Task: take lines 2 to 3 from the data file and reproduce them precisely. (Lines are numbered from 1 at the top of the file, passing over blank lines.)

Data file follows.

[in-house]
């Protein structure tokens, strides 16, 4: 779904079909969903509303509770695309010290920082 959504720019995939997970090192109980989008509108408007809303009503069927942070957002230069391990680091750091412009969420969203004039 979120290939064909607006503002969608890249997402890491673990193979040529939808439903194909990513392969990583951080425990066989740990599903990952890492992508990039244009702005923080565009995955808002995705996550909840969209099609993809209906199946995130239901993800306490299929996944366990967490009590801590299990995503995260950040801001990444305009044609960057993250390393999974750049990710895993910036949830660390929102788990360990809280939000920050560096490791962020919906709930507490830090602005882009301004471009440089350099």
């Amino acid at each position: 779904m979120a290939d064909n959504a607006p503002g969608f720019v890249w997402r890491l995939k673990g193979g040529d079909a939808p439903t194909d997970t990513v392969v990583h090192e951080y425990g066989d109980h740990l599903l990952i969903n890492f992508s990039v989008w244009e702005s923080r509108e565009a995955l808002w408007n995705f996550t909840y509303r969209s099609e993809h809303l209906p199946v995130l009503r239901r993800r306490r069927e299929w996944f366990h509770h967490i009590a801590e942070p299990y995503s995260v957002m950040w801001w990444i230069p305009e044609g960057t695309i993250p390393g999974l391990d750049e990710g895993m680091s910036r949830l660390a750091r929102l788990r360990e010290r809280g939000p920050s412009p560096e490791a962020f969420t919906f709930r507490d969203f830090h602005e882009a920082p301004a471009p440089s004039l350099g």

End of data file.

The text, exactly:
């Protein structure tokens, strides 16, 4: 779904079909969903509303509770695309010290920082 959504720019995939997970090192109980989008509108408007809303009503069927942070957002230069391990680091750091412009969420969203004039 979120290939064909607006503002969608890249997402890491673990193979040529939808439903194909990513392969990583951080425990066989740990599903990952890492992508990039244009702005923080565009995955808002995705996550909840969209099609993809209906199946995130239901993800306490299929996944366990967490009590801590299990995503995260950040801001990444305009044609960057993250390393999974750049990710895993910036949830660390929102788990360990809280939000920050560096490791962020919906709930507490830090602005882009301004471009440089350099």
């Amino acid at each position: 779904m979120a290939d064909n959504a607006p503002g969608f720019v890249w997402r890491l995939k673990g193979g040529d079909a939808p439903t194909d997970t990513v392969v990583h090192e951080y425990g066989d109980h740990l599903l990952i969903n890492f992508s990039v989008w244009e702005s923080r509108e565009a995955l808002w408007n995705f996550t909840y509303r969209s099609e993809h809303l209906p199946v995130l009503r239901r993800r306490r069927e299929w996944f366990h509770h967490i009590a801590e942070p299990y995503s995260v957002m950040w801001w990444i230069p305009e044609g960057t695309i993250p390393g999974l391990d750049e990710g895993m680091s910036r949830l660390a750091r929102l788990r360990e010290r809280g939000p920050s412009p560096e490791a962020f969420t919906f709930r507490d969203f830090h602005e882009a920082p301004a471009p440089s004039l350099g």